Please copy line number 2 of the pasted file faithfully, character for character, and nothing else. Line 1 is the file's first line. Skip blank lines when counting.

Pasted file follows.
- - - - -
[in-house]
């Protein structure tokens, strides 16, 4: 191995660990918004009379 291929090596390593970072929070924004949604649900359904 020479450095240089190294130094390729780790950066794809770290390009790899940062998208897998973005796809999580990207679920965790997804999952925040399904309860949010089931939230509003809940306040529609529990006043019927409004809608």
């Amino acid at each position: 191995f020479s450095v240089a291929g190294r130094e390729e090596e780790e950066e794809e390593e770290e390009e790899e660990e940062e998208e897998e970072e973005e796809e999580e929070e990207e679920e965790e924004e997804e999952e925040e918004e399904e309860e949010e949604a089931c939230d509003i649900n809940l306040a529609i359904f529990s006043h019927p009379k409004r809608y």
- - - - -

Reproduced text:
């Protein structure tokens, strides 16, 4: 191995660990918004009379 291929090596390593970072929070924004949604649900359904 020479450095240089190294130094390729780790950066794809770290390009790899940062998208897998973005796809999580990207679920965790997804999952925040399904309860949010089931939230509003809940306040529609529990006043019927409004809608």